Fact Sheet: Near-Death Experience (NDE)

Written by: Janice Miner Holden, EdD; and Bruce Greyson, MD

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In an NDE, usually during a close brush with death due to severe illness or injury or during some other extreme circumstance, a person has a lucid and vivid experience of perceiving the material world from a position outside the physical body and/or perceiving and interacting with beings and environments not of the material world.

What forms do NDEs take?

NDEs typically include several features.

No two NDEs are identical, and the presence and intensity of each of the following features varies from one experiencer (NDEr) to another (adapted from https://med.virginia.edu/perceptual-studies/our-research/near-death-experiences-ndes/):

  • feeling very comfortable and free of pain
  • a sensation of leaving the physical body
  • seeing the body and its surroundings from a position outside of the body—usually above it
  • the mind functioning more clearly and more rapidly than usual
  • rapid or instantaneous movement to other locations in the material world
  • a sensation of being drawn into a tunnel or darkness
  • a brilliant light, sometimes at the end of the tunnel
  • a sense of overwhelming peace, well-being, or absolute, unconditional love
  • a sense of having access to unlimited knowledge
  • a “life review,” or recall of important events in the past—including actually being each person with whom the NDEr interacted in physical life, experiencing first-hand the effect their actions had on that person
  • a preview of future events yet to come
  • encounters with deceased loved ones, or with other beings that may be identified as spiritual or religious figures
  • choosing to “return” to physical life or being told one must return
  • a sensation of returning to the body

Although the majority of NDEs are dominated by pleasurable feelings such as peace, joy, and love, a minority are dominated by distressing feelings such as terror, horror, or guilt, and some NDEs include both pleasurable and distressing feelings.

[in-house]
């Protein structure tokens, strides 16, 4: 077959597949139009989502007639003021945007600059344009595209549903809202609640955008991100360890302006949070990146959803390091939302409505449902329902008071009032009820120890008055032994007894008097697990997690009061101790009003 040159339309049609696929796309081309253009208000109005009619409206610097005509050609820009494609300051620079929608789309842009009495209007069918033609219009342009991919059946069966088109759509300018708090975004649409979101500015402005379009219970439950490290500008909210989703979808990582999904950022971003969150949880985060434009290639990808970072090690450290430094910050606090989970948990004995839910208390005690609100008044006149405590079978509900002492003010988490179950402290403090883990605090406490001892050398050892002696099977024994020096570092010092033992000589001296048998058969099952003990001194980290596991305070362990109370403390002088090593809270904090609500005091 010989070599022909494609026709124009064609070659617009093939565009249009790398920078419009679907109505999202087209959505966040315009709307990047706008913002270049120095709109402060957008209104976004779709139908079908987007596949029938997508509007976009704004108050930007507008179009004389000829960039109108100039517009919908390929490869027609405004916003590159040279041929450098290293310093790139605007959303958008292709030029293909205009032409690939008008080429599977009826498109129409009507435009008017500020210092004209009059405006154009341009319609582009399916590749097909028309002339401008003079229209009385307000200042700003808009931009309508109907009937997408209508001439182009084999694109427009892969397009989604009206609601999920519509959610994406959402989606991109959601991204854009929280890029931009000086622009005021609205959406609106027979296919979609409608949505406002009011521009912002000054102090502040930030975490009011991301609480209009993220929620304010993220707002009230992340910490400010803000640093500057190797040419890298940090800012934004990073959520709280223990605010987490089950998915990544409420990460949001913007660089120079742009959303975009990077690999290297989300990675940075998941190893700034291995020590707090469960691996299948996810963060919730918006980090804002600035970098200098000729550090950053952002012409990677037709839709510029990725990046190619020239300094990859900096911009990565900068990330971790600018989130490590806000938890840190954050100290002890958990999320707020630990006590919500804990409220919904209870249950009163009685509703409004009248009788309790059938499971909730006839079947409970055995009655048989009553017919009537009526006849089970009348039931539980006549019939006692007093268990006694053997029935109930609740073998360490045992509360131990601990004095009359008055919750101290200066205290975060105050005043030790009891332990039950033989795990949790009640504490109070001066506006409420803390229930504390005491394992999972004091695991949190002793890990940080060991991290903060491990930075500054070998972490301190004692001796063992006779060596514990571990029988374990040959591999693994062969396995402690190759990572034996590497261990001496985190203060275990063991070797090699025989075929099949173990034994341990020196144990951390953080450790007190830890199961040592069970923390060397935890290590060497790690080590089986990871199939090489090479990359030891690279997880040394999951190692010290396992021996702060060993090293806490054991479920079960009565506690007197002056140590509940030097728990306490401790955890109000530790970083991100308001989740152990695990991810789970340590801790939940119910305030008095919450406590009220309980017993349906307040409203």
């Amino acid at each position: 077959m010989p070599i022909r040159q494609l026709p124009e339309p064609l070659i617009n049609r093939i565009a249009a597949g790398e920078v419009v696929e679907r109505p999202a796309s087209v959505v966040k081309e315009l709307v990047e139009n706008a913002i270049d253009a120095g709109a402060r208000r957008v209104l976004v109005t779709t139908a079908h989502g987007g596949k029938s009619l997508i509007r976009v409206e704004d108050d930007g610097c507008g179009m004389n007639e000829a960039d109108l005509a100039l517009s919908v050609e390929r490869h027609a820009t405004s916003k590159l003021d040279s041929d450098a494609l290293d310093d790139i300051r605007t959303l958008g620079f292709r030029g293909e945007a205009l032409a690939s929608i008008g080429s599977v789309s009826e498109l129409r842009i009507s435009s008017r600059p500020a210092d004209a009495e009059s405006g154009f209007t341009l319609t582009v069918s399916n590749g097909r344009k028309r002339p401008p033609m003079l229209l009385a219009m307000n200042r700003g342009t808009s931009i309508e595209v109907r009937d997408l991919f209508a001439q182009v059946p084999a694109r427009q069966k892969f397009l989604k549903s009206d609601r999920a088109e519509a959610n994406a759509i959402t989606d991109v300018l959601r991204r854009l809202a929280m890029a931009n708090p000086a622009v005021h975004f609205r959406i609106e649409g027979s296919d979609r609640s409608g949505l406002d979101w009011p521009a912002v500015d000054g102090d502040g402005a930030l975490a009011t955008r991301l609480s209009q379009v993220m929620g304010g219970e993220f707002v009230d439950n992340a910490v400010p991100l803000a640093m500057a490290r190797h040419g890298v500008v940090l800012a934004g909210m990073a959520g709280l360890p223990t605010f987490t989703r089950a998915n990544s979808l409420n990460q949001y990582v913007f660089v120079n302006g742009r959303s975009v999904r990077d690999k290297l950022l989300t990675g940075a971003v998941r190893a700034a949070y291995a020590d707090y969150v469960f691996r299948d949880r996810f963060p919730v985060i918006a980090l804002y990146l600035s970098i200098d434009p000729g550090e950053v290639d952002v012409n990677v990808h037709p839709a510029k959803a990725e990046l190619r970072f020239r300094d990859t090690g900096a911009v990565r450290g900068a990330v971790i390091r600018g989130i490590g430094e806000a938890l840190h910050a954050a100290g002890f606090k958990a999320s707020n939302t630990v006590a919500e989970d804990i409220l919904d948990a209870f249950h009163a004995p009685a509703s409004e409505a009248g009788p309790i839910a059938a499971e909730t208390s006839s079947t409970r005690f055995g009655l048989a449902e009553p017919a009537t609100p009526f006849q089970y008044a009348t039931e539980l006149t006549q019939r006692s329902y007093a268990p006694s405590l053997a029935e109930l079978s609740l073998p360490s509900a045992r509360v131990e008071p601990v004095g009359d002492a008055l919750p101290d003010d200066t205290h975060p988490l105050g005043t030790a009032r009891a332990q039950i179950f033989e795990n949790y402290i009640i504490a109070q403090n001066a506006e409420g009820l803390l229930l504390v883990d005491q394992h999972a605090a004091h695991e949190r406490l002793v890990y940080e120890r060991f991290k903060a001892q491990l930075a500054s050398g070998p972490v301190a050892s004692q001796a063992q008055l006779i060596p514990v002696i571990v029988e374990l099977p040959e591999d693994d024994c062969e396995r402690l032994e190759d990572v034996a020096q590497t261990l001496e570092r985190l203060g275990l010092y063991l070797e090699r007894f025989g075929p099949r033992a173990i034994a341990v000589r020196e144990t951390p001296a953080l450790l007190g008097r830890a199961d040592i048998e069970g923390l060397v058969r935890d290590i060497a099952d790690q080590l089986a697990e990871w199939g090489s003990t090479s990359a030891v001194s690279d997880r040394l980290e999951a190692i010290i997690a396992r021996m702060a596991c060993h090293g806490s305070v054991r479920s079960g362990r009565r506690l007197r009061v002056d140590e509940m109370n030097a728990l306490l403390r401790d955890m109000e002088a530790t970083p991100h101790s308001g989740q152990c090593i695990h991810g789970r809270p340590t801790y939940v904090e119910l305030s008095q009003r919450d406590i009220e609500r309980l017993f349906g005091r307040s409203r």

Who has NDEs?

10-20% of people who survive a close brush with death report an NDE.

  • An estimated 5% of the world population has had an NDE.
  • NDEs are “equal opportunity experiences.” People of every demographic—age, sex, nationality, belief system, religious affiliation, etc.—have reported NDEs.
  • NDE features do not vary based on the circumstances of the extreme situation or the demographics of the experiencer.
    • Even NDEs associated with suicide attempts contain similar features as those associated with natural illness or accidental injury—but because of certain aftereffects (see below), suicide survivors who had NDEs almost never attempt suicide again.

Are NDEs hallucinations?

Most factors indicate that NDEs are not hallucinations.

  • Hallucinations tend to be distressing. Afterward, experiencers consider them unreal, meaningless, and easily forgotten, and they have no wish to reflect on them and show no particular aftereffects from them.
  • Hallucinations are almost never veridical; that is, their contents almost never correspond to objective reality.
  • NDEs tend to be profoundly pleasurable. Afterward, NDErs usually consider their NDEs to have been real and meaningful, and the memory of them tends to remain vivid and cherished for decades. NDErs usually have a strong desire to recall and reflect on their NDEs, and they typically show particular aftereffects from them. Many NDEs have been veridical (Rivas et al., 2023).